How can we respond to the need of the Latino population for medical attention? The church must be able to promote programs related to health.
In his ministry, Jesus offered physical healing as well as care of the spirit. Understanding, valuing and caring for our bodies is part of becoming the human beings God created us to be.
A healthy lifestyle is essential to preventing and managing heart disease, diabetes and obesity – health problems affecting many Hispanic/Latino people. A partnership with the Highlands County Health Department brought disease prevention, nutrition and exercise classes to El Buen Pastor United Methodist Church in Lake Placid, Fla. The Rev. Luz Maldonado, pastor, says the ministry changed the lives of the participants who became more conscious of their health. It offers a model for following Jesus’ example of providing physical, emotional and spiritual healing while serving a community in which many people do not have health insurance.
Form an alliance
Partnerships with health departments and other government agencies can be helpful as churches work to promote healthy lifestyles and provide information to address health issues. Offering space in the church for classes and other educational programs may make it easier for Hispanics and Latinos who live in the area to attend. Hispanic/Latino congregations can help identify topics, promote the programs among church members and neighbors and encourage participants to practice what they learn about healthy lifestyles and disease prevention.
Address health holistically
El Buen offered a series of 10 classes in its integrated health project. Each opened with prayer and closed with thanksgiving. Eight focused on physical health. The last two emphasized the relationship between physical, mental and spiritual health, including how worship, healing services, devotional practices and participating in Holy Communion can have positive effects on one’s health. Participants completing the classes received certificates, equipment to monitor their blood sugar level, a pedometer, literature and other materials.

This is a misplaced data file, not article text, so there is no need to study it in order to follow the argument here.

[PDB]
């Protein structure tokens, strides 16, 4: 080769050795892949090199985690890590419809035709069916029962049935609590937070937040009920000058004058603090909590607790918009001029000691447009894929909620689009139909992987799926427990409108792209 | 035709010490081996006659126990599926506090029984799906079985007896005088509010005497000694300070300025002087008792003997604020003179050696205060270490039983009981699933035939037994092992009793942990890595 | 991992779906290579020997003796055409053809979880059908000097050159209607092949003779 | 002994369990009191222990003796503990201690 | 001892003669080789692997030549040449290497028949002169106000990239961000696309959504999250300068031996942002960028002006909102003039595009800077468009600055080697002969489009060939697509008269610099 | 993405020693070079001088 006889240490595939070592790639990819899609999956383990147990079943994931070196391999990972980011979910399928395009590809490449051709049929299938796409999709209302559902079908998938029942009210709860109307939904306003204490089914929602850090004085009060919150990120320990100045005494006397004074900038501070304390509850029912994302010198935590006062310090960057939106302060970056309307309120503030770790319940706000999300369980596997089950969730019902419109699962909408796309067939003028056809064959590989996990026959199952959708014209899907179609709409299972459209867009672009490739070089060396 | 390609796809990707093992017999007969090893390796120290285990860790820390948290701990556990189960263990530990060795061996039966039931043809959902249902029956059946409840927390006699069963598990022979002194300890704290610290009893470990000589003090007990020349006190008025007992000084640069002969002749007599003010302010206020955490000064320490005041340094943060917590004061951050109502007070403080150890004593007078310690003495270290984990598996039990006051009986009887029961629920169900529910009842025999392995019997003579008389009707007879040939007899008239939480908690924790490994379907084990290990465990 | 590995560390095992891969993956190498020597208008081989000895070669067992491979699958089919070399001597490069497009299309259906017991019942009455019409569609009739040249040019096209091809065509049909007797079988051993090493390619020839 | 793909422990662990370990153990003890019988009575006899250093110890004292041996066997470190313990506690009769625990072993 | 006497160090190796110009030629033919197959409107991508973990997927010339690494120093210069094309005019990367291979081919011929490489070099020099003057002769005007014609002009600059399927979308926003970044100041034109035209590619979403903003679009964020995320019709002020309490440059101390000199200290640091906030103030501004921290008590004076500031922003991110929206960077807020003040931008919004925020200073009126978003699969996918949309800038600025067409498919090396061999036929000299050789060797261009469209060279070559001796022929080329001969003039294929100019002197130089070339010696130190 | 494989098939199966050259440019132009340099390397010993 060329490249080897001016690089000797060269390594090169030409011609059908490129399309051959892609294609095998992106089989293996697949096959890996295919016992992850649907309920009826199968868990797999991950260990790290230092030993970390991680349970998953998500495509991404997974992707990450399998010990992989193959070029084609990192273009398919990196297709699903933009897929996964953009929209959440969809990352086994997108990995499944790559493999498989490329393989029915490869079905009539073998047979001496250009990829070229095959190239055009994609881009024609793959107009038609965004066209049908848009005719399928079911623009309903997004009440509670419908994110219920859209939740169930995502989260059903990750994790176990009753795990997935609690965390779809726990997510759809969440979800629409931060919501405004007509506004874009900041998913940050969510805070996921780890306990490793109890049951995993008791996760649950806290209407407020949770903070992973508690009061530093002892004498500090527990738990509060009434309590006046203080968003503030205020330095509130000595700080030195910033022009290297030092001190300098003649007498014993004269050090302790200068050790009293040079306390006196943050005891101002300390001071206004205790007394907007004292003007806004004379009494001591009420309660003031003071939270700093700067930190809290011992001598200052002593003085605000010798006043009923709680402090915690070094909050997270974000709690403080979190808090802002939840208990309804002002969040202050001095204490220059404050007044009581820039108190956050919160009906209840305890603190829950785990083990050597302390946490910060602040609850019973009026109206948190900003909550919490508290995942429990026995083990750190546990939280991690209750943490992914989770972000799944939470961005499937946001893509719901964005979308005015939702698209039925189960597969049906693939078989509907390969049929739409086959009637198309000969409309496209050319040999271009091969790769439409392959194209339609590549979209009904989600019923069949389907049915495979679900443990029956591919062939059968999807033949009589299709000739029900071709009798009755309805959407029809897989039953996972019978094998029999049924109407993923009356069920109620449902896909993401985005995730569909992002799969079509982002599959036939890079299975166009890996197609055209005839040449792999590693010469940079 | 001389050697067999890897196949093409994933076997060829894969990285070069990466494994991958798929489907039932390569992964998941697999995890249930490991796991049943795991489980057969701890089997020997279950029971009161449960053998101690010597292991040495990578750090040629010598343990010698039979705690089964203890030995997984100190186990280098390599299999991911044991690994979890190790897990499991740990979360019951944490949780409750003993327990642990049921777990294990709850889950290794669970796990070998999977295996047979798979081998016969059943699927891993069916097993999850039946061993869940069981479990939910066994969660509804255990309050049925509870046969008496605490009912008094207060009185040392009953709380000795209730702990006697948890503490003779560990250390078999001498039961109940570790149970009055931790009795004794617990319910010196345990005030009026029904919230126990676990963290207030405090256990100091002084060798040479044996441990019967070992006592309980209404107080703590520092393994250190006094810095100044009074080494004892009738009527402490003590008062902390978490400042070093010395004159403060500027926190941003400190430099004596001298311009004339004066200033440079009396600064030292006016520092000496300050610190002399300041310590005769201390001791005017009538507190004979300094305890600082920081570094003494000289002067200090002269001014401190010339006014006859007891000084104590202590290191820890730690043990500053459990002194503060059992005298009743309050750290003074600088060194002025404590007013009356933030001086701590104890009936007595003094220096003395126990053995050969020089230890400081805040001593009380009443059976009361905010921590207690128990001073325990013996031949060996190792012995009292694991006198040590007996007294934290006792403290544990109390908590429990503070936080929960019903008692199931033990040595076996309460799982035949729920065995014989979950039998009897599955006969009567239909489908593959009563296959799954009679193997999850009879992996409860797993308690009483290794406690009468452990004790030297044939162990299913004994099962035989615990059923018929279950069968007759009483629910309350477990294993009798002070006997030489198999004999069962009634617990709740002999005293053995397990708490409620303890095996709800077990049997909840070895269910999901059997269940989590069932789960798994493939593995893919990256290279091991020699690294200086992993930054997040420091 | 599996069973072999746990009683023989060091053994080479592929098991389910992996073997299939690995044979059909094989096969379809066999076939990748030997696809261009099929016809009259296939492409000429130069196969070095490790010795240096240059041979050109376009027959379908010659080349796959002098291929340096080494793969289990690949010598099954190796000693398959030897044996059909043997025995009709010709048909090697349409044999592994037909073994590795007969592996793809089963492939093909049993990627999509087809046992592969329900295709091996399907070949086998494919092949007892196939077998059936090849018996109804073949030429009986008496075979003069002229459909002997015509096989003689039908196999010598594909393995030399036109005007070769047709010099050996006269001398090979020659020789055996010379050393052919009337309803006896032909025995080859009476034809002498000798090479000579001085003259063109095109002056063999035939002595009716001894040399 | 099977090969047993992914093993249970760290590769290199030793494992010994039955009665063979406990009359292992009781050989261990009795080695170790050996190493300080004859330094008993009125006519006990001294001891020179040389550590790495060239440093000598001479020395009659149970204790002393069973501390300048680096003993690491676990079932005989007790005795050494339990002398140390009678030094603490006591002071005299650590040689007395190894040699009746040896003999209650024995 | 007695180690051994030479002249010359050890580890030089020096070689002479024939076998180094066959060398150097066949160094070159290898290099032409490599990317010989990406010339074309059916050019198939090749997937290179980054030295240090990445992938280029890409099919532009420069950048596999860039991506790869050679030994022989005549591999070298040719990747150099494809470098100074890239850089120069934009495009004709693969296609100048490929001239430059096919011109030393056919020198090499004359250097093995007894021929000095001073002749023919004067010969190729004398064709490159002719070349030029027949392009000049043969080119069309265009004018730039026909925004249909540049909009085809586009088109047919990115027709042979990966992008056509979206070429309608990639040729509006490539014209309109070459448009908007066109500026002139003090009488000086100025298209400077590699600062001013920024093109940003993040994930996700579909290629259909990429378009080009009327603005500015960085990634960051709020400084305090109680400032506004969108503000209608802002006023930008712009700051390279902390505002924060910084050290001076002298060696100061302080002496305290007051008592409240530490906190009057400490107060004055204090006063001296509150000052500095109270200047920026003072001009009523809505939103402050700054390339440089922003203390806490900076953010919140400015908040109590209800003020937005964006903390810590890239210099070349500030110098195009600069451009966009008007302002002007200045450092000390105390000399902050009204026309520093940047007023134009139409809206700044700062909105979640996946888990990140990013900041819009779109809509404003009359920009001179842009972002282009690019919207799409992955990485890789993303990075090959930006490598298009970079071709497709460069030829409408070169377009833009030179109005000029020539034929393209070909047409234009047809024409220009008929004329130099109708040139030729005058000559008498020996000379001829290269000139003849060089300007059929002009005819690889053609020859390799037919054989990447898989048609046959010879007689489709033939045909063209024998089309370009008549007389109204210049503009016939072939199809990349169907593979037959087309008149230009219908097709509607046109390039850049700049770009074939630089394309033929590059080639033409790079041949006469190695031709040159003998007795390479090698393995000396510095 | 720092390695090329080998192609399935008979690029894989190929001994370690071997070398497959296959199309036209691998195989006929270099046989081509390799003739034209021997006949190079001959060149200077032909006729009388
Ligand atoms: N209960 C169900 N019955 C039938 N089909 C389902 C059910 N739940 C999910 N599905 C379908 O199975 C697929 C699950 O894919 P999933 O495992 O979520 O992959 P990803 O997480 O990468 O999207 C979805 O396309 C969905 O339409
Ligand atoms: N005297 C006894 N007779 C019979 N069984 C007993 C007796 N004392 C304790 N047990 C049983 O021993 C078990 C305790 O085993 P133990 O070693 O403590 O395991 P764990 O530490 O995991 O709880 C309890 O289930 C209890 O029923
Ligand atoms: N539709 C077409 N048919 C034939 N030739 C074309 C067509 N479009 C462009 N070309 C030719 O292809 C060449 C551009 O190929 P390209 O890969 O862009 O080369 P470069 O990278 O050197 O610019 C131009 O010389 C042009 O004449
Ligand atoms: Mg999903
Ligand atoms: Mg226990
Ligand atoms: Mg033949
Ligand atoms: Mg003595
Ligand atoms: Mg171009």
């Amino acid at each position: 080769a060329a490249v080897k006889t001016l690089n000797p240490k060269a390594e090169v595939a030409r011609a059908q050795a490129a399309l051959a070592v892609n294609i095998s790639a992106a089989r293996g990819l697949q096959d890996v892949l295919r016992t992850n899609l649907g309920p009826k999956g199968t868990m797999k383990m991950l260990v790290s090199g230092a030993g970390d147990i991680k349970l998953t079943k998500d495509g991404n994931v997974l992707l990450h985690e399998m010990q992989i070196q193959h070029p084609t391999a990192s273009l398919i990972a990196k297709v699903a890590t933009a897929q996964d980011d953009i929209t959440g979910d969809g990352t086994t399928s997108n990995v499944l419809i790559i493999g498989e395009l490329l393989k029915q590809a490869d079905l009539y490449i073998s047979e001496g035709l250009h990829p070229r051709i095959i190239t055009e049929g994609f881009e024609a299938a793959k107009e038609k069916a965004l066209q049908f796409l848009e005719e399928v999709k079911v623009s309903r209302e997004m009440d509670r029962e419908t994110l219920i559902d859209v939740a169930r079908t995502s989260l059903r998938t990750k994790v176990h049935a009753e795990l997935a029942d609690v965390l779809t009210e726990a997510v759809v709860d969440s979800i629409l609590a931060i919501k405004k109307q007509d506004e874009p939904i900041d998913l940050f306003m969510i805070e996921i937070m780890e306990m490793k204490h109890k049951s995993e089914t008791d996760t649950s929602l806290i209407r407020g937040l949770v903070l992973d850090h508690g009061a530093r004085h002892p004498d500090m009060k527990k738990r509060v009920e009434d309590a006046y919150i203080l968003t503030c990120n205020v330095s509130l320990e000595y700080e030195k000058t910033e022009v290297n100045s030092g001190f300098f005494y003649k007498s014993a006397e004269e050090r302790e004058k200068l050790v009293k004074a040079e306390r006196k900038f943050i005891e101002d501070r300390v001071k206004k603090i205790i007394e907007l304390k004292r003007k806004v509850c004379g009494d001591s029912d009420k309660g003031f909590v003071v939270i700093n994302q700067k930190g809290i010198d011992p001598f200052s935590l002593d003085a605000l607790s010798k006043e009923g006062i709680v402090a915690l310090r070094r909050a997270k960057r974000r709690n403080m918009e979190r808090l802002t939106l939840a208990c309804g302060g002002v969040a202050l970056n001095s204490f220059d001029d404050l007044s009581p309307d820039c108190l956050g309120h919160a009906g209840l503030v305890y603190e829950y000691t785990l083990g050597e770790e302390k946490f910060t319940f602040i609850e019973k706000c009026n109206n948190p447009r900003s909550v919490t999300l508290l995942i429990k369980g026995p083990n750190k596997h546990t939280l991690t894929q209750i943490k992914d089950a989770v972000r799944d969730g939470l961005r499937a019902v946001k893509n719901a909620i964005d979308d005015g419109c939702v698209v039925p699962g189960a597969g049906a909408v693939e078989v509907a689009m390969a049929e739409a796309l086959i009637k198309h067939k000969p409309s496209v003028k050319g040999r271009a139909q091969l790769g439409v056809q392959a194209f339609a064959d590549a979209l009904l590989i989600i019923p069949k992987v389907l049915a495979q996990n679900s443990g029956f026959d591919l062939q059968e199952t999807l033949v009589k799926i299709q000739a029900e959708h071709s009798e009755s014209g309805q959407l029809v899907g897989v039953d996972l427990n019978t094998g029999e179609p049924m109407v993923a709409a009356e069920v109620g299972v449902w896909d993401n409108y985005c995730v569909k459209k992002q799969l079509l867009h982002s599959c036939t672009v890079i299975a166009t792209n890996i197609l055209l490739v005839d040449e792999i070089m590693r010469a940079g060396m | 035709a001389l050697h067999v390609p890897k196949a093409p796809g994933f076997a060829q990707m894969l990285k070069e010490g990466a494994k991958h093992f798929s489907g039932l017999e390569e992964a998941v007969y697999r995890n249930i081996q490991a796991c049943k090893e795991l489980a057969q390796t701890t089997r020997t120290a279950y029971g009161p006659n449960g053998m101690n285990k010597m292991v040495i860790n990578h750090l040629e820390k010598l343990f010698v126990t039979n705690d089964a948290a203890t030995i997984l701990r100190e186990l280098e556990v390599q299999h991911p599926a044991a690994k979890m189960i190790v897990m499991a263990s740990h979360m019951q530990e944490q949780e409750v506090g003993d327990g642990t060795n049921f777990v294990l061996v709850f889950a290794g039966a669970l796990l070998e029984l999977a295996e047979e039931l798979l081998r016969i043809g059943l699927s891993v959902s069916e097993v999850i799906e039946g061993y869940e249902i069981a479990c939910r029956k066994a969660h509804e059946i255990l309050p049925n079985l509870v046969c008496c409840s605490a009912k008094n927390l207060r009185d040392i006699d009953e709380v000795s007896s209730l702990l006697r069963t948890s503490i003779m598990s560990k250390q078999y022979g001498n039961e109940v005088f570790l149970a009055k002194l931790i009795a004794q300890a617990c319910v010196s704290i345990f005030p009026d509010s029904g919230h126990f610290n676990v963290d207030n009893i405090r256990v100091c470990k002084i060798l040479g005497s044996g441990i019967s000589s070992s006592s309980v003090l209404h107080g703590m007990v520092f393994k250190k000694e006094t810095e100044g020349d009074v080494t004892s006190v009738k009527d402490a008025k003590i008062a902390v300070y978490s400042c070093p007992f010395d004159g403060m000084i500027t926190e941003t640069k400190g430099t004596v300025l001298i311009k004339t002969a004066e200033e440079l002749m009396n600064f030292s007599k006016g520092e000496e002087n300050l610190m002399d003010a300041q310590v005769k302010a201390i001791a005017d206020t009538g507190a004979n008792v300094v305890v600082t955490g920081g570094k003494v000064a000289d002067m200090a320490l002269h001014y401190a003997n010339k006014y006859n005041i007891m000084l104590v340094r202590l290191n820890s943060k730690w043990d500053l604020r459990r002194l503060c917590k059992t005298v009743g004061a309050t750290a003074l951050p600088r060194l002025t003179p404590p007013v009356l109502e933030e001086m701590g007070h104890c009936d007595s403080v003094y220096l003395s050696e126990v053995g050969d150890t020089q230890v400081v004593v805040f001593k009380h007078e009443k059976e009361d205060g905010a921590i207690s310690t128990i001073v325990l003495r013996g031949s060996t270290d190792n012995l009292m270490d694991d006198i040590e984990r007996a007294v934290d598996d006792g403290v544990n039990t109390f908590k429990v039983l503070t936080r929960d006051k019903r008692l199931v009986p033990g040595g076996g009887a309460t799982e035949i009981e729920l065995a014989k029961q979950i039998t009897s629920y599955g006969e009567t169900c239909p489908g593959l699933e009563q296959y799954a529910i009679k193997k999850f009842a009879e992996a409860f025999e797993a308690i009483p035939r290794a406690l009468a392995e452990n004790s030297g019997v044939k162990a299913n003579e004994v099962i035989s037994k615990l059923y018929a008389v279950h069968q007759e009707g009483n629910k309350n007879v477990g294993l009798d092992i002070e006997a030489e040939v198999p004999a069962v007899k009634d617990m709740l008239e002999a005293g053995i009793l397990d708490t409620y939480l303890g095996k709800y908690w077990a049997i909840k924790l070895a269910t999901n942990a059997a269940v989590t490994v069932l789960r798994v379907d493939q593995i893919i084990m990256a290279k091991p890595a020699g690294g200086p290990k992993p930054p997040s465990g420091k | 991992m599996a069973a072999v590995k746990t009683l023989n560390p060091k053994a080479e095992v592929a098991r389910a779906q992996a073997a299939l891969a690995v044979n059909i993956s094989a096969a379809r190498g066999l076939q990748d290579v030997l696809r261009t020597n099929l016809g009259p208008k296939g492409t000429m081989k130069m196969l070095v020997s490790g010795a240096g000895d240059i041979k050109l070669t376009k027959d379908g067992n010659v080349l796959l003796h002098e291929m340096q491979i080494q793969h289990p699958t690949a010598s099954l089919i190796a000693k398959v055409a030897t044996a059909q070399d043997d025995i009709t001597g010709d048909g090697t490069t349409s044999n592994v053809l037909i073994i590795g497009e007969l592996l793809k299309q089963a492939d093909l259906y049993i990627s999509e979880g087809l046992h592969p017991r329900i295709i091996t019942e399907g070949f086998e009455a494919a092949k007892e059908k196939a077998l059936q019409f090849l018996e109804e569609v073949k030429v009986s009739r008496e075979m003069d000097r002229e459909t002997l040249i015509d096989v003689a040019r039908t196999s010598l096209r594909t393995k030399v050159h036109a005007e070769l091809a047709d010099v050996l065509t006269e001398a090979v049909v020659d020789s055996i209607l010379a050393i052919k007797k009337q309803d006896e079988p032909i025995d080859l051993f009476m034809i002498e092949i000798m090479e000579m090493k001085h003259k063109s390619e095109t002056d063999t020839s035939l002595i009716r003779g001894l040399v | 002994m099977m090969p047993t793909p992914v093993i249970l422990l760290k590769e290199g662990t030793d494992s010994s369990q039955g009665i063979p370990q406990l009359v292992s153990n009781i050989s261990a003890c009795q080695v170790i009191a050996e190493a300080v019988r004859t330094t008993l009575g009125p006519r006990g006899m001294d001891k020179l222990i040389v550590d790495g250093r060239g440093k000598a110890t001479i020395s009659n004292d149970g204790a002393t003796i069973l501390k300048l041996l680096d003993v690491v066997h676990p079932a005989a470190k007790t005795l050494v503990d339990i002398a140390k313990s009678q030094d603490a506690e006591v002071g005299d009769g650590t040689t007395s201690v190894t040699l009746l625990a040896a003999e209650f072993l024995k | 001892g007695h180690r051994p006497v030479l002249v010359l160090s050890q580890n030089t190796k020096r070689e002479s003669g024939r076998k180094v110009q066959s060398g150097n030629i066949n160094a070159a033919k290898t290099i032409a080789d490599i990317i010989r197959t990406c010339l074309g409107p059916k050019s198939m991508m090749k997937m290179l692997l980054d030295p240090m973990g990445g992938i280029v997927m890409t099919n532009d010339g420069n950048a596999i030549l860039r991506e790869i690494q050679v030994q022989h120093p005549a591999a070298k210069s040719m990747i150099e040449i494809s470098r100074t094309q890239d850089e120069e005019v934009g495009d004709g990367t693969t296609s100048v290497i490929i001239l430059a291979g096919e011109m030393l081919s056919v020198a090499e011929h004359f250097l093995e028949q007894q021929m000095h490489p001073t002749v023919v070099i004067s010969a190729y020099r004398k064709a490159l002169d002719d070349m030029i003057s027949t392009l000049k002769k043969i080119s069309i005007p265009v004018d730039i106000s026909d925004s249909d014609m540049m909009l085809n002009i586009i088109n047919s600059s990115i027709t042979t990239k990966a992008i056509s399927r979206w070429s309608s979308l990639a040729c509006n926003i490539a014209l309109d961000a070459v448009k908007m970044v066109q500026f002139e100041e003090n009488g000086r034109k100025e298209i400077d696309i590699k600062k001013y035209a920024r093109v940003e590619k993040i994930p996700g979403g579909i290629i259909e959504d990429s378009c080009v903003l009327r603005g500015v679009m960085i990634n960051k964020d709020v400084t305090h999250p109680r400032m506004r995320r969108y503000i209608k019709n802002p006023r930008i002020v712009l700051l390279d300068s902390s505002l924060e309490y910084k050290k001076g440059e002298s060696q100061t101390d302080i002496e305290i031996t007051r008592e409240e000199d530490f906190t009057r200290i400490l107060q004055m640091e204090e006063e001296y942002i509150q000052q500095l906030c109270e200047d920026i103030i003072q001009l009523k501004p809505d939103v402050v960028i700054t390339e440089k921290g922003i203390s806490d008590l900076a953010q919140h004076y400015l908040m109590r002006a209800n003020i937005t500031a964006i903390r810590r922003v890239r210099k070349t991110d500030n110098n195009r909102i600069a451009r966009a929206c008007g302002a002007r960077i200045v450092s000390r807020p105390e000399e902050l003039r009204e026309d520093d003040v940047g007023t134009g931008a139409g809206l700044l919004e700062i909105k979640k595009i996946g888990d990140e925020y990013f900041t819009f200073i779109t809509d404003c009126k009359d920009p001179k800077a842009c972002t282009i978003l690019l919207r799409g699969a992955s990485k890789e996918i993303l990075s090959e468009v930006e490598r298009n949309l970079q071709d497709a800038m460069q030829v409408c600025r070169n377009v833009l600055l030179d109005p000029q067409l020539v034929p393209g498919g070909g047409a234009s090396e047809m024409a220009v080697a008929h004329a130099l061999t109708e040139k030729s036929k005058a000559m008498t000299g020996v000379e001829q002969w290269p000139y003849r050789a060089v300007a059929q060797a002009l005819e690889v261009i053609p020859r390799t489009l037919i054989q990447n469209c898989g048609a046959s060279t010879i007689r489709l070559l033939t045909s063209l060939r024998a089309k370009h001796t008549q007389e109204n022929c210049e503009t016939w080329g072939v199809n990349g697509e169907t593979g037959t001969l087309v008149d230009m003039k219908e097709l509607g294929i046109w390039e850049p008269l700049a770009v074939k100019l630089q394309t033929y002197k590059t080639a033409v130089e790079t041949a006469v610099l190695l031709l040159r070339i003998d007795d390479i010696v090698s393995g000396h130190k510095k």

Connect good health, good food and good moves
Health department staff led the sessions on physical health. A physician who directs the department’s health promotion program addressed disease prevention topics. A nutritionist emphasized planning and preparing healthy meals with information about the nutritional value of different foods. Accompanying recipes suggested menus that give special attention to managing diabetes and preventing childhood obesity. Each class ended with an exercise session.
Grow and cook healthy food
Developing a community garden was a natural outgrowth of the nutrition classes. The health department donated a 4,000-square-foot plot and the local Home Depot provided the materials to build 16 wooden boxes in which 48 varieties of fruits, vegetables, herbs and other plants grow. Volunteers from the church and community weed and water the garden, and the church shares the produce with people in the community.
Cooking classes led by the nutritionist used fresh produce from the garden. One participant commented, “The idea of the field didn’t attract me because it was more complicated, but now I see the difference a small effort makes. Fresh and natural produce are different than the ones you get at the store.”
Adapted from an article by the Rev. Luz Maldonado, pastor of El Buen Pastor United Methodist Church, Lake Placid, Fla., and the Hispanic Mission, Sebring, Fla. Maldonado’s article appears in the September-October issue of el Intérprete and online.